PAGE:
Similarly, the indications over the months leading up to the tapering announcements four months ago were that the economy was back on the rails and the risks of exceptional liquidity infusions outweighed their benefits. However, as things turned out, when push came to shove, the members of the Federal Open Market Committee decided by an overwhelming majority (only one member dissented) that things were not as rosy as they appeared just four months ago! In essence, the recovery is still fragile and even short-term forecasts have a high margin of error. As useful a tool as forward guidance may have become for central bankers, guidance based on imprecise forecasts can do more harm than good.
The third lesson is with regard to the policy options and responses to this kind of international monetary policy shock by other countries, particularly the emerging market economies. Building up self-insurance capacity through massive accumulation of reserves is a tempting recommendation, but also a flawed one. The domestic costs of accumulating enough reserves to provide protection against extreme events can be very high and difficult for each country to justify doing by itself. Rapid convergence on relatively low-cost safety nets, which build in proportionate contributions from countries whose actions can trigger such extreme events, is now a clear priority.
But insurance capacity is only one dimension of the problem. Insurance works best when the behaviour of the individual or economy insured is itself risk-mitigating. In this regard, clearly, the countries that experienced the maximum impact in terms of currency depreciation were those that had the maximum vulnerability, the most direct manifestation of which is the current account deficit. In this context, risk-mitigating behaviour means that every possible step that can be taken to narrow the deficit must be taken.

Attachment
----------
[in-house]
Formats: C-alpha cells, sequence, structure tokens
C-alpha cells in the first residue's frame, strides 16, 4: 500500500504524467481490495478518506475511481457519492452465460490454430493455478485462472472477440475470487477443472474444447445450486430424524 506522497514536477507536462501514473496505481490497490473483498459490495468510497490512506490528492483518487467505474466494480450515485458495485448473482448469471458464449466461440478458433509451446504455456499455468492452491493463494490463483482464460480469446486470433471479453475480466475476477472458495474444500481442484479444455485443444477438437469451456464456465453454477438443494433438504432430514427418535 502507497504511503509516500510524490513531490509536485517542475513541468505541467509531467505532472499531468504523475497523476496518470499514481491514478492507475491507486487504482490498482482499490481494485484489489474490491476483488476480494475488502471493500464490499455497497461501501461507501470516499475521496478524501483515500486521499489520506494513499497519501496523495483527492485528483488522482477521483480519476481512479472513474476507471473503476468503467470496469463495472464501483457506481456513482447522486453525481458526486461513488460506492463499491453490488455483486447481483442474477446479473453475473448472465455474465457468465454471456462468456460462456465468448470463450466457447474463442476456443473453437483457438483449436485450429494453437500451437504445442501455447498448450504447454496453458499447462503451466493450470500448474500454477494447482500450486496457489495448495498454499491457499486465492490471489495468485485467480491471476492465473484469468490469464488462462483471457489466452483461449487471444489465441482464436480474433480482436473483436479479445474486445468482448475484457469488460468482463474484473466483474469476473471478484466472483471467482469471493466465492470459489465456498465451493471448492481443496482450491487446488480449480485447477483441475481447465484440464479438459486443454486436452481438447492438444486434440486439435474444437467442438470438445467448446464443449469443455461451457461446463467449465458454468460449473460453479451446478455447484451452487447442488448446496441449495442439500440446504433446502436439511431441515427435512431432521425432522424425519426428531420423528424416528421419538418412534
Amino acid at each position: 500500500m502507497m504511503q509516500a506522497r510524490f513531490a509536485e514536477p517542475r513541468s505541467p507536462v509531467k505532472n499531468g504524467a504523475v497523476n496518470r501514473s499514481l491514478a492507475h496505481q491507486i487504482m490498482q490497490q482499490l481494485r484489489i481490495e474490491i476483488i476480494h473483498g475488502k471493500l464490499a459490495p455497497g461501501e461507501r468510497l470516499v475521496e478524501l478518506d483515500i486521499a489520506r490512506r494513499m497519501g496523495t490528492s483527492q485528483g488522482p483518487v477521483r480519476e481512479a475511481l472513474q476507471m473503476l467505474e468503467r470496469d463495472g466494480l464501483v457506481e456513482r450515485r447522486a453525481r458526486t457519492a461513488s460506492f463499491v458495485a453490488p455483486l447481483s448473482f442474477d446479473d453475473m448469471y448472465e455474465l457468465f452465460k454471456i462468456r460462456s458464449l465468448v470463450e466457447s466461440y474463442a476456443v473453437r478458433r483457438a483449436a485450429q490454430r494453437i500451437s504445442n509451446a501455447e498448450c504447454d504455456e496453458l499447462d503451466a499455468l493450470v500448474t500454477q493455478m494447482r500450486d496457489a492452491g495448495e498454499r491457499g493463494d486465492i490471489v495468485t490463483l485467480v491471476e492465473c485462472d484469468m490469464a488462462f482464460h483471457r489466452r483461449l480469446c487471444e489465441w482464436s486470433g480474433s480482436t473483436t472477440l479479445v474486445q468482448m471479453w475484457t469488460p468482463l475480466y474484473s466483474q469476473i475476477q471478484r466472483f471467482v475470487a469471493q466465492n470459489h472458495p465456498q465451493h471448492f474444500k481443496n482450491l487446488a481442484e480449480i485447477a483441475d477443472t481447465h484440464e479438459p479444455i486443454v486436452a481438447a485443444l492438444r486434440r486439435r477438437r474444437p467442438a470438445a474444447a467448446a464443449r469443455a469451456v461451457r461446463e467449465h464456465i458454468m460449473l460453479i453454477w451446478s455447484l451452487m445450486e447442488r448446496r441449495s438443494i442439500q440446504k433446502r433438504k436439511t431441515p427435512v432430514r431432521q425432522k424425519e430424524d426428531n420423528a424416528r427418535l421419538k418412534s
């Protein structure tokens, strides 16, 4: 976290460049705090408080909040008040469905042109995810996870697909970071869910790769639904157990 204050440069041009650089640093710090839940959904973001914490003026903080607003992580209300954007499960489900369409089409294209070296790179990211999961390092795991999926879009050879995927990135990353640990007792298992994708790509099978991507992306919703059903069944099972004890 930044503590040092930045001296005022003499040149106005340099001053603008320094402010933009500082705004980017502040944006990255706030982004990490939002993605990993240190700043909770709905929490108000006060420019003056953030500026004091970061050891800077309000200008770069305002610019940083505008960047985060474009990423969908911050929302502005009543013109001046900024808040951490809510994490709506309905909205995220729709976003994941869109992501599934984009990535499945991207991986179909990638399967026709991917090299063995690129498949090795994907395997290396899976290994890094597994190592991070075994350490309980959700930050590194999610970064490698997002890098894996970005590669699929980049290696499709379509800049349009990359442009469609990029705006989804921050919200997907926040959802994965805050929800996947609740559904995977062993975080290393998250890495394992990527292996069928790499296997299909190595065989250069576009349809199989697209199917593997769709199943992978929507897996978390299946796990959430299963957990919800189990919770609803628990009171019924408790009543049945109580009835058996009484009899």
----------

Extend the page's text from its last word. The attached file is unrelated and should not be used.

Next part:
Looking specifically at the Indian situation, we have experienced three episodes of sharp currency depreciation during the past two years – August-December 2011, March-August 2012 and, most recently, May-September 2013. In all three episodes, a number of measures were taken to try and arrest the slide of the rupee. But if we are to be realistic about what eased the downward pressure on the rupee on all three occasions, we must admit that it was nothing that we did that mattered; it was entirely the result of liquidity infusions from outside.
In December 2011, the European Central Bank initiated its Long-Term Refinance Operations, which stimulated large cross-border capital flows. In September 2012, it was the very QE3 that was about to be tapered last week that triggered a fresh round of capital flows. And, last week, the decision by the Fed not to taper provided a fresh lease of life to otherwise stressed currencies. The bottom line is that, while we may chafe at the impact that the actions of other central banks are having on the rupee, we must recognise that it is a two-way street. Such actions have both contributed to turmoil and helped to provide stability.
But, of course, this could well be the last reprieve. Our vulnerability is high and persistently so. When the taper actually happens, its impact could be far more significant and long-lasting.
This article was originally found here on www.Business-Standard.com The views are of the author(s).